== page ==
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Characteristics and Outcomes of US Patients Hospitalized With COVID-19

TitleCharacteristics and Outcomes of US Patients Hospitalized With COVID-19
Publication TypeJournal Article
Year of Publication2021
AuthorsPeltan ID, Caldwell E, Admon AJ, Attia EF, Gundel SJ, Mathews KS, Nagrebetsky A, Sahetya SK, Ulysse C, Brown SM, Chang SY, Goodwin AJ, Hope AA, Iwashyna TJ, Johnson NJ, Lanspa MJ, Richardson LD, Vranas KC, Angus DC, Baron RM, Haaland BA, Hayden DL, B Thompson T, Rice TW, Hough CL
Corporate AuthorsNational Heart, Lung, and Blood Institute PETAL Clinical Trials Network
JournalAmerican Journal of Critical Care
Date Published10/28/2021


Understanding COVID-19 epidemiology is crucial to clinical care and to clinical trial design and interpretation.


To describe characteristics, treatment, and outcomes among patients hospitalized with COVID-19 early in the pandemic.


A retrospective cohort study of consecutive adult patients with laboratory-confirmed, symptomatic SARS-CoV-2 infection admitted to 57 US hospitals from March 1 to April 1, 2020.


Of 1480 inpatients with COVID-19, median (IQR) age was 62.0 (49.4-72.9) years, 649 (43.9%) were female, and 822 of 1338 (61.4%) were non-White or Hispanic/Latino. Intensive care unit admission occurred in 575 patients (38.9%), mostly within 4 days of hospital presentation. Respiratory failure affected 583 patients (39.4%), including 284 (19.2%) within 24 hours of hospital presentation and 413 (27.9%) who received invasive mechanical ventilation. Median (IQR) hospital stay was 8 (5-15) days overall and 15 (9-24) days among intensive care unit patients. Hospital mortality was 17.7% (n=262). Risk factors for hospital death identified by penalized multivariable regression included older age; male sex; comorbidity burden; symptoms-to-admission interval; hypotension; hypoxemia; and higher white blood cell count, creatinine level, respiratory rate, and heart rate. Of 1218 survivors, 221 (18.1%) required new respiratory support at discharge and 259 of 1153 (22.5%) admitted from home required new health care services.


In a geographically diverse early-pandemic COVID-19 cohort with complete hospital folllow-up, hospital mortality was associated with older age, comorbidity burden, and male sex. Intensive care unit admissions occurred early and were associated with protracted hospital stays. Survivors often required new health care services or respiratory support at discharge.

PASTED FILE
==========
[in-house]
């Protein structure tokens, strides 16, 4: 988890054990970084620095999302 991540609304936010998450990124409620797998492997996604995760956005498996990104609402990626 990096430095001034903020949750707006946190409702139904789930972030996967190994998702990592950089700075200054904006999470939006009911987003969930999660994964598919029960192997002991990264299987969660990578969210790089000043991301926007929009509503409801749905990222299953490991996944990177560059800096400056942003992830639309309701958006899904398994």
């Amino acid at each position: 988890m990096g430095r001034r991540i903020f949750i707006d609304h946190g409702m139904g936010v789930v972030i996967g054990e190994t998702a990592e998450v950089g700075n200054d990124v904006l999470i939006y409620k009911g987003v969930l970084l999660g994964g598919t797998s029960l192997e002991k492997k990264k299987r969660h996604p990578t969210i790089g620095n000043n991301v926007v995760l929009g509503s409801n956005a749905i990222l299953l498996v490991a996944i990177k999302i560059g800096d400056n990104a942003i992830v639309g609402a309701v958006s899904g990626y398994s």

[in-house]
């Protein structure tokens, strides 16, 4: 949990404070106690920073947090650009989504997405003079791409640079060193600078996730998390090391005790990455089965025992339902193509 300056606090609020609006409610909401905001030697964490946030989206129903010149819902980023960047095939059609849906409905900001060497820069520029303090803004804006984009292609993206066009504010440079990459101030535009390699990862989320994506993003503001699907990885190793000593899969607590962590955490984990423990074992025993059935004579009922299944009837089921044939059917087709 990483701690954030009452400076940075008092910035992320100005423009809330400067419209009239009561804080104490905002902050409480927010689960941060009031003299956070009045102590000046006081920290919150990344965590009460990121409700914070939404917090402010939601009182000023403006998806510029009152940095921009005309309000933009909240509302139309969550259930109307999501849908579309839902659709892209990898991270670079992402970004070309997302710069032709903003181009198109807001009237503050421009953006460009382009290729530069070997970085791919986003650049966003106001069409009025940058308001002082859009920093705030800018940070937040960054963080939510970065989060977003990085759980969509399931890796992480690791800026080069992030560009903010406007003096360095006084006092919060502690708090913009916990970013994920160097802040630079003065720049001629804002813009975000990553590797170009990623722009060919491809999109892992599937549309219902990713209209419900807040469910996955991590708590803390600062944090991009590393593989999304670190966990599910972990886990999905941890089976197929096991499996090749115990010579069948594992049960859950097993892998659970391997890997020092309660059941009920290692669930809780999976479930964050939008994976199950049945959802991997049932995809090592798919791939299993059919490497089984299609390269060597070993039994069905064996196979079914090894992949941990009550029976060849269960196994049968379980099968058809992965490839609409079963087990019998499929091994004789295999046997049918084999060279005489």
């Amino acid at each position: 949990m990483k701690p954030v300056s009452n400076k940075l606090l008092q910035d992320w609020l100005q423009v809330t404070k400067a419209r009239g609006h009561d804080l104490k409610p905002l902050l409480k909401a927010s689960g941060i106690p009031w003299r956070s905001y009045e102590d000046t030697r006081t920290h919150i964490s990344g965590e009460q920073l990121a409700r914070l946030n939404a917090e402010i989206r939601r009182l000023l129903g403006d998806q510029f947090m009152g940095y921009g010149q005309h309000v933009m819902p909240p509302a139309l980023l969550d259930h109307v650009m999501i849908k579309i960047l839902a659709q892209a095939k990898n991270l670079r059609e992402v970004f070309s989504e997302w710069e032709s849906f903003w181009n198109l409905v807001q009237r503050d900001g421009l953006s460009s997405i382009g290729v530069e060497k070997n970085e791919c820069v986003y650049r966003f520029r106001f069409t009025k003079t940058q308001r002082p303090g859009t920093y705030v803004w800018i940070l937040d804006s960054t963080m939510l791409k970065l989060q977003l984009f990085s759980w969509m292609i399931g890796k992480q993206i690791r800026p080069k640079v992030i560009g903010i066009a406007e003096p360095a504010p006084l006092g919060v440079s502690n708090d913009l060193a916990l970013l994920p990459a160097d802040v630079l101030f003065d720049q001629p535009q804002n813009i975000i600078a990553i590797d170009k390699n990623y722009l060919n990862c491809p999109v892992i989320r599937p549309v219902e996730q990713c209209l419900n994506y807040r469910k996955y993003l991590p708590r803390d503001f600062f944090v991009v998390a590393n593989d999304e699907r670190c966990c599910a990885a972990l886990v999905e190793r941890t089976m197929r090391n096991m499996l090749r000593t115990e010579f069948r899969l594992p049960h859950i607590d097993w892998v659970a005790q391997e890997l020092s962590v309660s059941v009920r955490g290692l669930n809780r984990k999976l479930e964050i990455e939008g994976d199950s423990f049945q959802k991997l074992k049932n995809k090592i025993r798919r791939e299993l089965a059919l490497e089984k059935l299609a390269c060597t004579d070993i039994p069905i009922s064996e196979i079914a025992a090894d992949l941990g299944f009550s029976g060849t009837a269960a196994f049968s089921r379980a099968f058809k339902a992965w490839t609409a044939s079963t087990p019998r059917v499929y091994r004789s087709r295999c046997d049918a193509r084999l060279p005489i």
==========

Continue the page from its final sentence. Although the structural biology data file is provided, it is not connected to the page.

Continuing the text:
Initial investigations have yielded a consensus understanding of the most common phenotypes and transmission dynamics of COVID-19 as well as preliminary identification of factors associated with adverse outcomes.1–6 Many studies, however, have been constrained by short observation periods and scarce data on hospital trajectory. Additionally, few well-designed analyses of risk factors for adverse outcomes have been conducted in diverse, multicenter patient populations. A more granular and geographically diverse nationwide analysis of the epidemiology, clinical trajectory, and heterogeneity of patients with COVID-19 is necessary to aid clinical decision-making, help clinicians situate specific cases relative to expected variation, inform clinical trial design and interpretation, and enhance health system planning.

To address these issues, we leveraged a nationwide acute care trials network to conduct an observational study of adult patients with symptomatic SARS-CoV-2 infection admitted to 57 geographically diverse US hospitals. We used high-fidelity clinical data collected during the entire hospital course (from admission to hospital discharge) to identify risk factors for in-hospital mortality and for early and late respiratory failure. We also describe patients’ illness trajectory, patterns of organ failure, therapies, and the distribution of several clinical outcomes meaningful to patients, clinicians, health system planners, and researchers.